Peggy Cummins, Seductive Star of a Cult Film, Dies at 92


“This spurious concoction is basically on a par with the most humdrum pulp fiction,” Howard Thompson, reviewing the film for The New York Times, wrote in 1950. He said the fresh-faced leads worked hard but were miscast.

“Just why two such clean-cut youngsters as Miss Cummins and Mr. Dall should be so cast is something for the Sphinx, but they certainly give it the works,” he continued. “Looking as fragile as a Dresden doll, Miss Cummins bites into her assignment like a shark.”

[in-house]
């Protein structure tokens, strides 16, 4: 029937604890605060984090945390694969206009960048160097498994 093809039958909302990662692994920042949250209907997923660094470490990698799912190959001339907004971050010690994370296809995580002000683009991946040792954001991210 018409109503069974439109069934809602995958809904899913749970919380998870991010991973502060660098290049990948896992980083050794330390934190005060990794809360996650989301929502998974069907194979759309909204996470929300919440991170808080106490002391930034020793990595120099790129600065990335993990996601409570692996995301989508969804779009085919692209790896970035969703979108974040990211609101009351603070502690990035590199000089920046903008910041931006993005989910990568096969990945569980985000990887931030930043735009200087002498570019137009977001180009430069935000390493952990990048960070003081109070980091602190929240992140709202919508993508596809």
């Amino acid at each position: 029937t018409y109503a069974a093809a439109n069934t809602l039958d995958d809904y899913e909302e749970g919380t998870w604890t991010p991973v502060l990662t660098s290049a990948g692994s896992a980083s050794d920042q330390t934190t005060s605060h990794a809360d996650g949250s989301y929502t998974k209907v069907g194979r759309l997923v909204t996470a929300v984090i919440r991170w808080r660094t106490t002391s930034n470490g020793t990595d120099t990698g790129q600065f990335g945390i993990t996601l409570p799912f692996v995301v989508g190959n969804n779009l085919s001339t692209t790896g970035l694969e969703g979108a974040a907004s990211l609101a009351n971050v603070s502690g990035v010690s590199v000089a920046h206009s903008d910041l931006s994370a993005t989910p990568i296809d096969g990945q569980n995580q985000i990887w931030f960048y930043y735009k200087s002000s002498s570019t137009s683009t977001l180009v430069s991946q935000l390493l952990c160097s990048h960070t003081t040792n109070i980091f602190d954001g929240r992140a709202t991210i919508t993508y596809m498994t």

“Gun Crazy” was directed by Joseph H. Lewis, who made dozens of gritty B-movies that were little noticed when they were first released but that developed a cult following over time, especially among filmmakers like Peter Bogdanovich, François Truffaut and Jean-Luc Godard.

“Gun Crazy,” with its sometimes documentary-style camerawork, came to be regarded as Mr. Lewis’s masterpiece. Cinephiles lauded a three-and-a-half-minute uninterrupted shot from the back seat of a car during a bank robbery, during which Ms. Cummins and Mr. Dall improvised much of their dialogue.